It's a very simple idea: a woman receives a notebook with newspaper clippings from the Bintel Brief, a long-running letter column in turn of the century Yiddish newspaper The Forward. When she opens this notebook, the ghost of Abraham Cahan springs to life and they read the columns as they interact in the present. This is the charming premise of Liana Finck's graphic novel A Bintel: Love and Longing in Old New York.
Finck adapts 11 letters-to-the-editor, using a different style based on the content of the letter. The illustrations vary wildly from blocky and dark to spacious and delicate. The tone of the book is lovely and heartfelt, perhaps because she is a character in the narrative. As she reads The Bintel Brief, she gets to know centuries of New York immigrant Jews and she gets to know Cahan himself. It can also be difficult to interest younger people in 100 year old advice columns when there is so much else to read, see, and do. Especially when that advice was written in a Yiddish newspaper! Finck breathes new life into these columns. Plenty of life was there before, but I'm not sure they had an audience.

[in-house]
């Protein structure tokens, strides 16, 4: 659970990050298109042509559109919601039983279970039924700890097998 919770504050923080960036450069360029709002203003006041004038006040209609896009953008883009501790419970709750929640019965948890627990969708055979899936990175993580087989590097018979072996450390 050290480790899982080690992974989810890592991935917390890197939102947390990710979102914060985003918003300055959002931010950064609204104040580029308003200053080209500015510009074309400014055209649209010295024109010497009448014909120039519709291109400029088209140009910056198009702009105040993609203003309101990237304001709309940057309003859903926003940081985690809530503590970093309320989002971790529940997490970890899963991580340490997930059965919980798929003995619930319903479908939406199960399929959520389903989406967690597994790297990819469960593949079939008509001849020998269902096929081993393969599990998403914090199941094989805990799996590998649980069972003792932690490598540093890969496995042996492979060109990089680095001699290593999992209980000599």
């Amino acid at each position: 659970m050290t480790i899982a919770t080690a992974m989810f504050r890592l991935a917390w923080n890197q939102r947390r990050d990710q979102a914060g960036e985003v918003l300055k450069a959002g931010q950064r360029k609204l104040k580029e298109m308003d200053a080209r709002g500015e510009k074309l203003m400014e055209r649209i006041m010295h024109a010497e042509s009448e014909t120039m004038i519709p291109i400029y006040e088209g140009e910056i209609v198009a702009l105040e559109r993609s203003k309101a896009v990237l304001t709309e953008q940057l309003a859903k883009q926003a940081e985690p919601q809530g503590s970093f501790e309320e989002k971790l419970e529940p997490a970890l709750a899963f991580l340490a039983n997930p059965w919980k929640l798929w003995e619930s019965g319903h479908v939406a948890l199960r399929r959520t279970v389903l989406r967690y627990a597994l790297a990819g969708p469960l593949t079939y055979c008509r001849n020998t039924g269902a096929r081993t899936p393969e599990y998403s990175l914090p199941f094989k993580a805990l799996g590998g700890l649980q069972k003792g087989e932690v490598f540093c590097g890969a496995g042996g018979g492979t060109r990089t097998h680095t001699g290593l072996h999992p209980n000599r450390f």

Every story in the book actually appeared in The Forward. These are real problems real people wrote in about. They are all a bit sad, but not in an outright weepy way. People sought advice about missing husbands, thieving neighbors, and embarrassing spouses; but at the core they're all very respectful and earnest. Many people were haunted by the ghosts of the old world, which never seems to be far from their minds. The letters are borne from the everyday hardships of immigrant life, which is sometimes quite bleak but at the same time poignant and hopeful. These letters can tell you as much about peoples' lives at that time than any article about working conditions, poverty, or immigration ever could.
If you read this book and you want more (as I did), you can read the original columns in A Bintel Brief: Sixty Years of Letters from the Lower East Side to the Jewish Daily Forward.
Allie @ Central